Mr. Hutson was released in March 2012 from a halfway house in Tampa, Fla., where he had been working on the first version of his company, then called Fotopigeon. He got help refining the idea at NewME, an accelerator based in San Francisco that works with entrepreneurs in demographics that are underrepresented in the tech community. “He really is a natural-born entrepreneur,” said Angela Benton, who founded NewME two years ago.
As seniors at University of California Santa Barbara, Raad Mobrem , Chase McElroy, and Jonathan Luna Rivera had every intention of getting "real" jobs after graduating last May. Then the economy went to the dogs and so did they, in a manner of speaking. They turned Durable Ideas , a "side gig" dog toy company that they had developed in an entrepreneurship class, into a viable and growing concern. How did they do it?
Twenty-five years after Stephen McDonnell started Applegate Farms, the Bridgewater, New Jersey-based meat company is one of the largest natural and organic food brands in the U.S. With almost $200 million in revenue and 80 employees, the company sells its products in a variety of retail outlets, from small specialty food stores to Whole Foods to big chain supermarkets such as Stop & Shop and A&P.
Muck Rack makes it simple to find people, tweets, or articles that mention any name, keyword, company, hashtag etc. We've compiled this guide to help you make the most of your search.
Selecting a term
Start searching tweets, articles from media outlets, articles mentioned in tweets, journalists'
names, titles and bios with some suggested searches:
Companies or Topics (e.g. iPhone, Microsoft)
Phrases (e.g. "cloud computing") — use quotes to keep the terms together
Twitter handles (e.g. @username) — returns those who have mentioned or replied to
Names (e.g. "David Pogue")
Hashtags (e.g. #sxsw, #london2012)
Bio details (e.g. vegan, Olympics, father)
Muck Rack's Advanced Search allows for many boolean operators.
Find results that mention multiple specified terms, use AND or
+. For example, ensure each result contains both Elon Musk and Mark Zuckerberg by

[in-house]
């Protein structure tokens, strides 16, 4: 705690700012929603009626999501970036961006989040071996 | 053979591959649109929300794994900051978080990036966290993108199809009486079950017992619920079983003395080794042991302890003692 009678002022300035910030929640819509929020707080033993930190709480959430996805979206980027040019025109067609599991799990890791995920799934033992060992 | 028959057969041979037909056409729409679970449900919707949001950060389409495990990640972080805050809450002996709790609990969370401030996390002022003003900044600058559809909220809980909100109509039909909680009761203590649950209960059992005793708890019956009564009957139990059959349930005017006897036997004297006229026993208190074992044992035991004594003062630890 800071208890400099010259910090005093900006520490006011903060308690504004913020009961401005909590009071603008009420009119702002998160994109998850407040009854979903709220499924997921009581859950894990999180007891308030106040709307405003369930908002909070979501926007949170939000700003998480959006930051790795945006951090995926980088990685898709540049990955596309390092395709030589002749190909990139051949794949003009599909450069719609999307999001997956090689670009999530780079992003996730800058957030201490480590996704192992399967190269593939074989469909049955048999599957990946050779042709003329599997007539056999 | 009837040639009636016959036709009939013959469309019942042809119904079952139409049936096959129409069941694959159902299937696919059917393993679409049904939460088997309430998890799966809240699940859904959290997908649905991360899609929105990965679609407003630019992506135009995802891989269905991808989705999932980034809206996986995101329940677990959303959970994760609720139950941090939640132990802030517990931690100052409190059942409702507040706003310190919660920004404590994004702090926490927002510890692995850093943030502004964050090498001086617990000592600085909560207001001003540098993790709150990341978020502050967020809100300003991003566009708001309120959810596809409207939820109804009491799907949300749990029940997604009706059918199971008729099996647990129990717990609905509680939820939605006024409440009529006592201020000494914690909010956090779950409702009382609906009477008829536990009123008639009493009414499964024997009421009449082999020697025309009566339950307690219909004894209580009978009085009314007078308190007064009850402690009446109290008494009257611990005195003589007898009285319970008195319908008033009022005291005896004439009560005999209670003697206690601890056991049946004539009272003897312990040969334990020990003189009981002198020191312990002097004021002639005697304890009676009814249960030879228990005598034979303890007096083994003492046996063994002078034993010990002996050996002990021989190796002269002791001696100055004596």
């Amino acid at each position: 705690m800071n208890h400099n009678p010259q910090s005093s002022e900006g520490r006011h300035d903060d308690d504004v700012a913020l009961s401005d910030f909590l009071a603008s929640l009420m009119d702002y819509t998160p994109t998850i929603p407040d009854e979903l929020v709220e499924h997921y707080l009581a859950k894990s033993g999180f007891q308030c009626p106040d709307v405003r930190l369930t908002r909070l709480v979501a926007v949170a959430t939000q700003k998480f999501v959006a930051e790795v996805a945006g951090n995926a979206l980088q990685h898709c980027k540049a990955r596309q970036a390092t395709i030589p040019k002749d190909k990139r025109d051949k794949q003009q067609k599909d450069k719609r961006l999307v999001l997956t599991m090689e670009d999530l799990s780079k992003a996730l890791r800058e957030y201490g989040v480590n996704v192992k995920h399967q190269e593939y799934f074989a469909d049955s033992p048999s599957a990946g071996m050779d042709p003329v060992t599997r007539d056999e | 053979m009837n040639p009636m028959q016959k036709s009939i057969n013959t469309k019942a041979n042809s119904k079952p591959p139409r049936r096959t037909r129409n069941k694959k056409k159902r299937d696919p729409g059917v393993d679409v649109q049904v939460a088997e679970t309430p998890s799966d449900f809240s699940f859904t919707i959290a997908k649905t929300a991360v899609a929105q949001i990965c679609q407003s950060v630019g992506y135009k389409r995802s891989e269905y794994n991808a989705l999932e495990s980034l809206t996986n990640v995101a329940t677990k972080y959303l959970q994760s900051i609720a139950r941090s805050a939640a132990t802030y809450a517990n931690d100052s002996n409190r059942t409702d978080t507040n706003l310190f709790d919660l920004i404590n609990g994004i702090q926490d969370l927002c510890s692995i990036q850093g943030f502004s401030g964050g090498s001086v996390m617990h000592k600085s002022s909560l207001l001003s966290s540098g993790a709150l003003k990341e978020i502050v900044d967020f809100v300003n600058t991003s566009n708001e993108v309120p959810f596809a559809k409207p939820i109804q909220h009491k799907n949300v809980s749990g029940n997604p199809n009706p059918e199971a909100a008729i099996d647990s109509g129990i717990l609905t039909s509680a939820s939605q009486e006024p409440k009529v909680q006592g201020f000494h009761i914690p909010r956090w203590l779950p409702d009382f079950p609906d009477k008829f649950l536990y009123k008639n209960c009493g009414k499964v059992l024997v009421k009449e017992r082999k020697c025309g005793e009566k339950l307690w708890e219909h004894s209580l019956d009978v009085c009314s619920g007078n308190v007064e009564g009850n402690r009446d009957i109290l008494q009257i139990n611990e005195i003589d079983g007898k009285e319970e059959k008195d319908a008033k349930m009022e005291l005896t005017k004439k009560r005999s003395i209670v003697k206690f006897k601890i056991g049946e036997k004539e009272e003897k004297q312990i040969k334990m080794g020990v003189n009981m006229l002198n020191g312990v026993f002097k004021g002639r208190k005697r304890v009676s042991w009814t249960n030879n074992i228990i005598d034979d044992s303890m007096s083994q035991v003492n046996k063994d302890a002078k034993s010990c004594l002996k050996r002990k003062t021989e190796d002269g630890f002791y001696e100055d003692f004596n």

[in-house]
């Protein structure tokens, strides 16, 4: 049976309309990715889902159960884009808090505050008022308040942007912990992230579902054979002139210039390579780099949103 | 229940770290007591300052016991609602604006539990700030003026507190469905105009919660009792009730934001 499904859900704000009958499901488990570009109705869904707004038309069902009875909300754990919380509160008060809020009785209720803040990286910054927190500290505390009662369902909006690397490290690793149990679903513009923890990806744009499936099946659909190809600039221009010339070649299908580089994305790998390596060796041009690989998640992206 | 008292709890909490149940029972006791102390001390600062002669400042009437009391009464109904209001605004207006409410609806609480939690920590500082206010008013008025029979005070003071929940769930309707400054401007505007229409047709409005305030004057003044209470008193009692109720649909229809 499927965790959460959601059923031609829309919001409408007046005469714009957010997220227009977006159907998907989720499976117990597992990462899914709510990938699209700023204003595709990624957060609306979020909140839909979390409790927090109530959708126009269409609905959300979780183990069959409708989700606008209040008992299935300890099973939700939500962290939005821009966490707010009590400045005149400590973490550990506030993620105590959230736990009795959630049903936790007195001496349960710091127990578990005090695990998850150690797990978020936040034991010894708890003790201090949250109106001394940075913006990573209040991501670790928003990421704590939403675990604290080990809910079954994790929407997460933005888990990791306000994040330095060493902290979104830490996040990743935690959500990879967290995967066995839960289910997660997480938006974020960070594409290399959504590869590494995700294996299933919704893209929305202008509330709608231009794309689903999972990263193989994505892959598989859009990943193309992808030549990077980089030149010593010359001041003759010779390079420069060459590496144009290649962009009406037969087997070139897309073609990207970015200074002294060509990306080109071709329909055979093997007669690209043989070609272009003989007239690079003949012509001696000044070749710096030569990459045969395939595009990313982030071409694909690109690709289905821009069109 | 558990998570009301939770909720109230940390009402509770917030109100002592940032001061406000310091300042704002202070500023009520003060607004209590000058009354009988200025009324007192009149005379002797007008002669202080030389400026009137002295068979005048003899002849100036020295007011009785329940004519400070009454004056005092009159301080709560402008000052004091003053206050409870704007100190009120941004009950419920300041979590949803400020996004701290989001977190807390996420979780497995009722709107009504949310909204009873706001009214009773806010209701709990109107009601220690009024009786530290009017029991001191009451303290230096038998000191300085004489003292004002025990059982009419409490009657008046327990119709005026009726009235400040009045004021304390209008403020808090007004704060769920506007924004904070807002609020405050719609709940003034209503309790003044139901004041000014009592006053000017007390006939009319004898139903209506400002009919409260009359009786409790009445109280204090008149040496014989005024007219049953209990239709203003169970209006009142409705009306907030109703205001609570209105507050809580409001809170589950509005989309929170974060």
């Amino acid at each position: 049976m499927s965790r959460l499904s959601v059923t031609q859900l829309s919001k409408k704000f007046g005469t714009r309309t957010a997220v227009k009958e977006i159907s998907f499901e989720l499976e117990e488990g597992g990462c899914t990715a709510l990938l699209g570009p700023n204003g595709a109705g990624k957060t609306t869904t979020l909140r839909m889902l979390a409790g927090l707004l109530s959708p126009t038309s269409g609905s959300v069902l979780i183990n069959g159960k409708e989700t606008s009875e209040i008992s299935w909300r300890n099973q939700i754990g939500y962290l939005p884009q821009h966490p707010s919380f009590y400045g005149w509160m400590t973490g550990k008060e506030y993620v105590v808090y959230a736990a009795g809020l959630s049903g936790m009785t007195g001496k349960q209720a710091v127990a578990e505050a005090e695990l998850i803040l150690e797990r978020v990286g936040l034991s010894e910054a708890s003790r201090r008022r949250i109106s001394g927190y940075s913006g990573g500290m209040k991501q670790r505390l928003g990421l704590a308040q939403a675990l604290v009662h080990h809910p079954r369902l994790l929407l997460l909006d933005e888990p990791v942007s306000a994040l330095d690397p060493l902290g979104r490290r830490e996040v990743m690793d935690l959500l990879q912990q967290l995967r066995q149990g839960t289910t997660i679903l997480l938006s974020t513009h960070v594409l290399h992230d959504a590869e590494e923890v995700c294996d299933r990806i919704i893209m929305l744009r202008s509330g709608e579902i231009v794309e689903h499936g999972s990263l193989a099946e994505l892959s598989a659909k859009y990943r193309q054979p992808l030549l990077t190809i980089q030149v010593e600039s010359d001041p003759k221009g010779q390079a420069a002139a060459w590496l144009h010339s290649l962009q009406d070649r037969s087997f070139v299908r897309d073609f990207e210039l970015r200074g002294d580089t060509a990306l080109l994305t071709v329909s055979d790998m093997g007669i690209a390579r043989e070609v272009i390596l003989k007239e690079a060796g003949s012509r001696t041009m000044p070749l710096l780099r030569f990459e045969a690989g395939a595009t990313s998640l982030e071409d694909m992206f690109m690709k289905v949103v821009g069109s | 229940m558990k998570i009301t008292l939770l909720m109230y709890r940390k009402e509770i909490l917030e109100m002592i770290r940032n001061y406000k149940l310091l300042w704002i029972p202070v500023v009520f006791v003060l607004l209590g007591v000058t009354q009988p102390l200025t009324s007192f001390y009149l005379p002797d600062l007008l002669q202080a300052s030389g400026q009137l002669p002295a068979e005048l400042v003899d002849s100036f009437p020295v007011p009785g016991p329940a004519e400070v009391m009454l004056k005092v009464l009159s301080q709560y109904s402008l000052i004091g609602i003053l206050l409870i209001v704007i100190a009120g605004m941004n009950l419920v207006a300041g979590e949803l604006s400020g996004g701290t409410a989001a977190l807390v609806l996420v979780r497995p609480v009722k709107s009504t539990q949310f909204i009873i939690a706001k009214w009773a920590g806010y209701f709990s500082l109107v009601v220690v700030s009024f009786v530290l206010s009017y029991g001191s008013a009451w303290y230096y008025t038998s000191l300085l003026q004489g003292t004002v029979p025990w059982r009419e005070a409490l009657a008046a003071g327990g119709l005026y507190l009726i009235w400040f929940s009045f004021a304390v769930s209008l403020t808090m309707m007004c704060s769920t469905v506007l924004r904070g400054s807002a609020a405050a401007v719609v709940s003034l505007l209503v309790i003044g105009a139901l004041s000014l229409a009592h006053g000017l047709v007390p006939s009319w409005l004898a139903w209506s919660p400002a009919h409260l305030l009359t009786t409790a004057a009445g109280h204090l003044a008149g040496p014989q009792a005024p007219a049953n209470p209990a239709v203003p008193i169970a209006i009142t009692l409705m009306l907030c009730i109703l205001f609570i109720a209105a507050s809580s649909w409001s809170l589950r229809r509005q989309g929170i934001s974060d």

searching Musk AND Zuckerberg or Musk + Zuckerberg.
Use the operators OR or , to broaden your search when you'd like either of
multiple terms to appear in results. (This is the default behavior of our search when no operators
are used). For example, results will contain either cake or cookie by searching cake OR cookie or cake,cookie
Use NOT or - to subtract results from your search. For
example, searching Disney will yield results about the Walt Disney Company as well as Walt Disney
World Resort. To exclude mentions of Disney World, search for Disney -World or Disney
When using one of these operators with a phrase, enclose it in quotation marks. For example, you can
find results about smartphones excluding Apple's iPhone 4S by searching smartphone -"iPhone
Exact case matching or punctuation
If you're searching for a brand name or keyword that relies on specific punctuation marks or capitalization, you can
find results that match your exact query by adding matchcase: before the keyword you're searching for, like matchcase:E*TRADE .
Use parentheses to separate multiple
boolean phrases. For example, to find journalists talking about having fun in Disney World or
Disneyland, search for ("disney world" OR disneyland) AND fun.
An asterisk can be used to search for any variation of a root word truncated by the asterisk. For example, searching for admin* will return results for administrator, administration, administer, administered, etc.
A near operator is an AND operator where you can control the distance between the words. You can vary the distance the near operation uses by adding a forward slash and number (between 0-99) such as strawberries NEAR/10 "whipped cream", which means the strawberries must exist within 10 words of "whipped cream".